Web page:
Why is there a coin shortage? It has to do with supply and demand
COVID-19 has caused many changes in the way we do things. And in the way we shop, especially with cash. Numerous stores, including national chains, have been experiencing a coin shortage. Signs posted ask customers for correct change, rounding up to the next dollar, or for using cards for purchases. Even customers wanting to get change from local banks may experience a challenge getting change back. So, what is the deal? Why is there a coin shortage? Trina Smith is a teller supervisor at Centennial Bank in Jonesboro. She explains what is going on.
“The pandemic disrupted the normal circulation patterns for U.S. coins,” says Smith. “Coin deposits from depository institutions declined significantly, and the U.S. Mint production of coin also decreased. This happened to protect the Mint employees from COVID-19.”
Smith says the U.S. Mint stopped producing coins for a couple of weeks, and it became a supply and demand issue.
“Banks were still ordering and coin order levels began to increase as regions reopened, and that led to the Federal Reserves’ coin inventory being reduced to below-normal levels,” says Smith. “When that lowered, the Fed decided to ensure that there was a fair and equitable distribution of existing coin inventory. As a result, some limits were put in place as to what financial institutions can order as far as coin.”
Smith says Centennial Bank was only able to receive about 30 percent of the coin that it would have normally be able to get. And that was reflected to some customers. Vice President of Retail Banking and Marketing at First National Bank Blake Guinn tells how they have been dealing with the shortage.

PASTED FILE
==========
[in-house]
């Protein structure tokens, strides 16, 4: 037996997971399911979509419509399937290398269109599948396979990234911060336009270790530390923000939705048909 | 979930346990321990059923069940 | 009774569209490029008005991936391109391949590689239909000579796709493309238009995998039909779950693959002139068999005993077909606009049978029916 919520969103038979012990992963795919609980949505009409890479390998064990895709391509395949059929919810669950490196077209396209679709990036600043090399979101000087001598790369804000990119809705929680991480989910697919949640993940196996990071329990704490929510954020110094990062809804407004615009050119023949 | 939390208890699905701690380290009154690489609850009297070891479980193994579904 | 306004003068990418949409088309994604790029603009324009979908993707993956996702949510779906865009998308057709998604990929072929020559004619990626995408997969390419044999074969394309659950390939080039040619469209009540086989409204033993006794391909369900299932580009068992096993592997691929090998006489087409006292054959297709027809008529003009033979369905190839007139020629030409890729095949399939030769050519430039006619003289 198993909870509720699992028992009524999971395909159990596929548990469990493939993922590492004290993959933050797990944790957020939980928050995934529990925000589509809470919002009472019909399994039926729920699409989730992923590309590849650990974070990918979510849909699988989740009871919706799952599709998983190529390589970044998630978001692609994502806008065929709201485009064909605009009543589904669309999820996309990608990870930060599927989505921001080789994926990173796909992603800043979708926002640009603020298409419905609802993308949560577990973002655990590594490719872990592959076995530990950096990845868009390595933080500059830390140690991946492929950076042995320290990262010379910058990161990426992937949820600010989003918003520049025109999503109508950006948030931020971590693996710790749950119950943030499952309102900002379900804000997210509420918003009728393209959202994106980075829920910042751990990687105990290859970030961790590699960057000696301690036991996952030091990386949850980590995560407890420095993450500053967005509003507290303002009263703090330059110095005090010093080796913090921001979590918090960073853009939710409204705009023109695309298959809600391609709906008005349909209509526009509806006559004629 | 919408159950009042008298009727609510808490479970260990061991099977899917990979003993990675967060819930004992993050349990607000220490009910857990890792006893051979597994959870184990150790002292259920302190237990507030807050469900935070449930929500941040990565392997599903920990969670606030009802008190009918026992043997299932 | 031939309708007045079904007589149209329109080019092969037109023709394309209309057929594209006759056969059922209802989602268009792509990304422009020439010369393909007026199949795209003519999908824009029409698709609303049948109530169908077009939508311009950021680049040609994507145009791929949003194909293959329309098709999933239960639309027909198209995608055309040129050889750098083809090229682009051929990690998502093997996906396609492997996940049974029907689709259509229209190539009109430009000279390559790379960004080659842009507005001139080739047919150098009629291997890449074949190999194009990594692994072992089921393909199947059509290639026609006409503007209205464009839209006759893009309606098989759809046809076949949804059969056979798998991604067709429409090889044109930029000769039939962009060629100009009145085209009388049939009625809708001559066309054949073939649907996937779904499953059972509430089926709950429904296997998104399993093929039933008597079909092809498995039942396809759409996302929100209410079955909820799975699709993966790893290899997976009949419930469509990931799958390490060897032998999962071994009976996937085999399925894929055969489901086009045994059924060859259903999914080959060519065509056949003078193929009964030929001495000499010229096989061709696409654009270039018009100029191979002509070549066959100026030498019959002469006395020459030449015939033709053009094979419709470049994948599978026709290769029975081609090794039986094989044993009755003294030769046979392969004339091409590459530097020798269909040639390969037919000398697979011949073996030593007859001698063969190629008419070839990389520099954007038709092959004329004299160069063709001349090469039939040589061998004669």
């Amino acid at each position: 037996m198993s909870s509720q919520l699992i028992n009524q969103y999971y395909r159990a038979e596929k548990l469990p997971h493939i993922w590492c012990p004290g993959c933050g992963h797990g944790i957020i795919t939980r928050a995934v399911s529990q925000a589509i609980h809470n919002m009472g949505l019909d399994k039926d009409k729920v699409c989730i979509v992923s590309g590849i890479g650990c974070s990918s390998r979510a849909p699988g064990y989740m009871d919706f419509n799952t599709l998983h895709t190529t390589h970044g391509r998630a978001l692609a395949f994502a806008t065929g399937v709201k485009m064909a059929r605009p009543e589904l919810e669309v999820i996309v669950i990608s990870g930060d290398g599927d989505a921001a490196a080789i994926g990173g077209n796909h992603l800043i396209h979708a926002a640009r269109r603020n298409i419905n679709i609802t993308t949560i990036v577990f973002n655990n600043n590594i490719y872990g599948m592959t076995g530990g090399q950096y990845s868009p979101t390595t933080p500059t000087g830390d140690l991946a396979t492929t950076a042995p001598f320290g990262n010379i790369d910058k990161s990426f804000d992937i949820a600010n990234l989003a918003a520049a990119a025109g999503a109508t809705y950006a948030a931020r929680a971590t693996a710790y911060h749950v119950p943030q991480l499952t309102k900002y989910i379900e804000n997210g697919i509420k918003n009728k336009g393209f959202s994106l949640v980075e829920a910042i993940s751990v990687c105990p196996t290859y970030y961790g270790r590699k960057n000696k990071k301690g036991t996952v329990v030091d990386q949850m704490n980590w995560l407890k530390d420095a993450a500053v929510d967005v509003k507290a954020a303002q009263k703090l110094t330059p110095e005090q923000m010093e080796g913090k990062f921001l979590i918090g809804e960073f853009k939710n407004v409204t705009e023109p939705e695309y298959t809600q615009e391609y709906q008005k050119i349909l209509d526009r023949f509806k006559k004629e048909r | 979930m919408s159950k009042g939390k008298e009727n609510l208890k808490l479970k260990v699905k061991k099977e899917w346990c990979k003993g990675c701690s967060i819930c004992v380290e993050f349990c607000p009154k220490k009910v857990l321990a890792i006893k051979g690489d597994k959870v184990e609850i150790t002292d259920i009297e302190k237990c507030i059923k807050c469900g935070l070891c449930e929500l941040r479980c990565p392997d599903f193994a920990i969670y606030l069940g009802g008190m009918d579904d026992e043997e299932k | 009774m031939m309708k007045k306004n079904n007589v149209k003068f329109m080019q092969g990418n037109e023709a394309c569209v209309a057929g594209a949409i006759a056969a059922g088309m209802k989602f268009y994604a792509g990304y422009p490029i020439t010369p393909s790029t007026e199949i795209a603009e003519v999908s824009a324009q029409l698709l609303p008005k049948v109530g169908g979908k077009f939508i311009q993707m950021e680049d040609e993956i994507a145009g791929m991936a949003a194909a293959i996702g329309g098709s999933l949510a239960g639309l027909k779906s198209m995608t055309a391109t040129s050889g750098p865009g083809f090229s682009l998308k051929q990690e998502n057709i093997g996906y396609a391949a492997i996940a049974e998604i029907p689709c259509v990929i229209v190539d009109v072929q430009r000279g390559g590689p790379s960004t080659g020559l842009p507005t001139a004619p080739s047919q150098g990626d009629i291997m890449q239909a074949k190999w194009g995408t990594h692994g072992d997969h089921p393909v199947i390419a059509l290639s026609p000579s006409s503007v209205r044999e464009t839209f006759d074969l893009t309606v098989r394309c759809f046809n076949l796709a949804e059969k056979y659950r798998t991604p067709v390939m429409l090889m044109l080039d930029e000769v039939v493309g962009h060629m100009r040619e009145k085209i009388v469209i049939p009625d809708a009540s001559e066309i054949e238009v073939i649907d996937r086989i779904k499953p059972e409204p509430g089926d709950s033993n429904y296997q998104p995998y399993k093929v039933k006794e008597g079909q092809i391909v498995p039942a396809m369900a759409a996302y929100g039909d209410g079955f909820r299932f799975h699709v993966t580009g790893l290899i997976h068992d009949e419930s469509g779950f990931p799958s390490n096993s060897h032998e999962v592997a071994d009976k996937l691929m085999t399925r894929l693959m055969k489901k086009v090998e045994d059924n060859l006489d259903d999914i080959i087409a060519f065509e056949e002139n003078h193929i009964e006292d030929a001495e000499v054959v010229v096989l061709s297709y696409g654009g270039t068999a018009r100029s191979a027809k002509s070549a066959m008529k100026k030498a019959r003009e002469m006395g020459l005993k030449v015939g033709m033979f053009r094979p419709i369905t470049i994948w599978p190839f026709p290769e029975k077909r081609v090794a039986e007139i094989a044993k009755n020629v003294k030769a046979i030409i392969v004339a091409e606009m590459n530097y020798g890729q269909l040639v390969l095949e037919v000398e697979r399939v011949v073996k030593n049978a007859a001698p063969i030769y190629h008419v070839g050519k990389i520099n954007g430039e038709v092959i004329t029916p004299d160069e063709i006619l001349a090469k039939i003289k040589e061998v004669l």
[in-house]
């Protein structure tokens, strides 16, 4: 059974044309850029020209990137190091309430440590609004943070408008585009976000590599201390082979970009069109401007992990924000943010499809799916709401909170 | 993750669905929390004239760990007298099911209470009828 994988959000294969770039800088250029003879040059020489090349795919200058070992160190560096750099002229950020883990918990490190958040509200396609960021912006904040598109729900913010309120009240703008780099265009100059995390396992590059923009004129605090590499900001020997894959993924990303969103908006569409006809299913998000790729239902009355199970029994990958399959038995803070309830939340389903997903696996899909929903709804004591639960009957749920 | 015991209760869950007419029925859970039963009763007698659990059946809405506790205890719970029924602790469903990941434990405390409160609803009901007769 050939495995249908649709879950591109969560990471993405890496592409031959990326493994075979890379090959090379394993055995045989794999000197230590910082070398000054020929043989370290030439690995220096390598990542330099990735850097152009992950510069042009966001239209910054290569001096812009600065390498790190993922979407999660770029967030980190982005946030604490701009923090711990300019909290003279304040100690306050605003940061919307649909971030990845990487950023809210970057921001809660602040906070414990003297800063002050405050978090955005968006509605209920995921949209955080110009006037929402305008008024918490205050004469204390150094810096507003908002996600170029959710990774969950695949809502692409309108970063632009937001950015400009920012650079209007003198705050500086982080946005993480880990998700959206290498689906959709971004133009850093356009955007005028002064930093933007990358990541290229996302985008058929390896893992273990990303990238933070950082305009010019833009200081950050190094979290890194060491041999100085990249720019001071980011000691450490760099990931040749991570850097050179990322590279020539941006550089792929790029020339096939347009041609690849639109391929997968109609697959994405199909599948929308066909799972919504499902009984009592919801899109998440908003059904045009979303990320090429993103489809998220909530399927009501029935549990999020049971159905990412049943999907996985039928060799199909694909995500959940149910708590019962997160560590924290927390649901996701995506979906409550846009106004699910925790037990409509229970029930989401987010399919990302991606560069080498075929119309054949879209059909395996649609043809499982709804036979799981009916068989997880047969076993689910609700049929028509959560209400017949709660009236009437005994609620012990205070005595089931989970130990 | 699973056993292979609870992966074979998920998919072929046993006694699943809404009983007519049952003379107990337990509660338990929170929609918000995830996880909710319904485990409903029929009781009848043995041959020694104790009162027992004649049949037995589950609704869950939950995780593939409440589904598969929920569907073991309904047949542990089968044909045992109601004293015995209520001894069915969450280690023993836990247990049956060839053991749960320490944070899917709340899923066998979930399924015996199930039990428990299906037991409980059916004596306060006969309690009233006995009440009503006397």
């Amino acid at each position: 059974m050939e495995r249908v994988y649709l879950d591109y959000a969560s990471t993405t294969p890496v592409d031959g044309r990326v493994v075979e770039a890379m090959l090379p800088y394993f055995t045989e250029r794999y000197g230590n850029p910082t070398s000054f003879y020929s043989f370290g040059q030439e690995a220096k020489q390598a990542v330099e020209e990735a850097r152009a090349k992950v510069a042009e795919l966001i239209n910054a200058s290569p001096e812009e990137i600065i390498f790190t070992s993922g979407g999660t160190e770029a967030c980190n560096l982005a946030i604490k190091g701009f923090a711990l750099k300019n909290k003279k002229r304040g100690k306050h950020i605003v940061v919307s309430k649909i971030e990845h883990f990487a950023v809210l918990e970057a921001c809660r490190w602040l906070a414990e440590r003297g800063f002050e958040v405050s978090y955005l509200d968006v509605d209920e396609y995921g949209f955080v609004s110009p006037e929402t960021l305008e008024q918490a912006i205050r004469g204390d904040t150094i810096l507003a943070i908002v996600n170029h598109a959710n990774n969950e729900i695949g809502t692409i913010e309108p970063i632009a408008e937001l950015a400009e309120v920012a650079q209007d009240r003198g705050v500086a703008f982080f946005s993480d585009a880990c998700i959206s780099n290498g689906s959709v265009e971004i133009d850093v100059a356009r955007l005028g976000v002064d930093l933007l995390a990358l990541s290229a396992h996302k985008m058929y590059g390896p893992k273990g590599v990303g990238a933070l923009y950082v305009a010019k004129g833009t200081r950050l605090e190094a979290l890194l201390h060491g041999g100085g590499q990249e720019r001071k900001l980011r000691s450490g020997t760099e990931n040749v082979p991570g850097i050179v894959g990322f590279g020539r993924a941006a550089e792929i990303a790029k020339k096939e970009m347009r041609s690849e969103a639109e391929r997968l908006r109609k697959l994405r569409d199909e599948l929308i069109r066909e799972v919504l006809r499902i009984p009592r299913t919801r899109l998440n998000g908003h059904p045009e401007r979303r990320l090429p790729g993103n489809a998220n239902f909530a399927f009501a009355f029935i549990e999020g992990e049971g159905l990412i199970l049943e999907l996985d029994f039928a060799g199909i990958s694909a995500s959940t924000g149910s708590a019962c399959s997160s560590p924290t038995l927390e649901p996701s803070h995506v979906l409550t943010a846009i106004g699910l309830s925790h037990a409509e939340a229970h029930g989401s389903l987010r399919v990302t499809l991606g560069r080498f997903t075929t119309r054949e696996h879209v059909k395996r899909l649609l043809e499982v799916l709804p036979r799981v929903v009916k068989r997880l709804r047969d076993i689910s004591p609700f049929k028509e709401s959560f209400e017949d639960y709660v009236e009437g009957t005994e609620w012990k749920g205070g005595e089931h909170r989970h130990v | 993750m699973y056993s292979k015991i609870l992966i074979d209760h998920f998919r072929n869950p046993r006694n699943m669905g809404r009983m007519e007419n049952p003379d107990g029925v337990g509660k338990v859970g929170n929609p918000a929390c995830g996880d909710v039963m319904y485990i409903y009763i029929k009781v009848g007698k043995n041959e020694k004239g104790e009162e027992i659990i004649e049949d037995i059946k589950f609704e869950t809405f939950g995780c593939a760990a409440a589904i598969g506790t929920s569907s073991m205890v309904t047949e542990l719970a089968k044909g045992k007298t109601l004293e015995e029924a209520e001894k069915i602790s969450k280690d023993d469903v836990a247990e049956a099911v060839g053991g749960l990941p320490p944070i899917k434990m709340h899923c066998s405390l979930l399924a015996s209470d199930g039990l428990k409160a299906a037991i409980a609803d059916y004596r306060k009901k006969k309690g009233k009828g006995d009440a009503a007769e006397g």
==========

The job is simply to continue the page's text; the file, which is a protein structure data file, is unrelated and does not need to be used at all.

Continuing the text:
“We need to have change for our customers that present notes to our bank,” says Guinn. “Our number one priority is making sure our customers get exact change and so we have had to hold on to our coin for in-branch and customer obligations,” says Guinn. “We may have a customer that comes in and needs $200 in quarters, and we may give that customer $100 dollars in quarters based on our estimated demands for that day.”
Guinn says there are certain denominations they are specifically low on.
“We are having a lot of trouble with quarters and pennies. We have got about all the dimes and nickels we want,” says Guinn. “That works for some people and that is how we are having to do it because we need to have the change in branch.”
Both Guinn and Smith say many customers have taken their coin jars to the bank to turn in change for cash. And both say this is a temporary issue that should fix itself and rebound again in the next few weeks.